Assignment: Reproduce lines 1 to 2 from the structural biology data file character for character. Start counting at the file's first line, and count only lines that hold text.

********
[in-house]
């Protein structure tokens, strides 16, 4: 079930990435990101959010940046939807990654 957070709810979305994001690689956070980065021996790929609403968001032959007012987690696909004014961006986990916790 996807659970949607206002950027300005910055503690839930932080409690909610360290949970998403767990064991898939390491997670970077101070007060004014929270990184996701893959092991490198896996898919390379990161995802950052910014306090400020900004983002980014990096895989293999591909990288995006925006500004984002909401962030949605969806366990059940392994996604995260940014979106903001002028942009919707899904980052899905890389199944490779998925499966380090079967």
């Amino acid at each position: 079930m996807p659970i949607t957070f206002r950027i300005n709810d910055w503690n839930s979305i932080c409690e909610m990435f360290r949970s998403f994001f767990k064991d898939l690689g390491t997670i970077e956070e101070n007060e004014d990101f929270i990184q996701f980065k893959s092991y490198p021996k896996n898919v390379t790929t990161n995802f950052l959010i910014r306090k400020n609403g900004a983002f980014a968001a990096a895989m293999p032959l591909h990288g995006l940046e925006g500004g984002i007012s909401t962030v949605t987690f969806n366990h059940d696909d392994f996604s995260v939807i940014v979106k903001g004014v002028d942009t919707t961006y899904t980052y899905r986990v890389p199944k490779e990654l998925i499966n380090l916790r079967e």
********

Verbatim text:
[in-house]
């Protein structure tokens, strides 16, 4: 079930990435990101959010940046939807990654 957070709810979305994001690689956070980065021996790929609403968001032959007012987690696909004014961006986990916790 996807659970949607206002950027300005910055503690839930932080409690909610360290949970998403767990064991898939390491997670970077101070007060004014929270990184996701893959092991490198896996898919390379990161995802950052910014306090400020900004983002980014990096895989293999591909990288995006925006500004984002909401962030949605969806366990059940392994996604995260940014979106903001002028942009919707899904980052899905890389199944490779998925499966380090079967």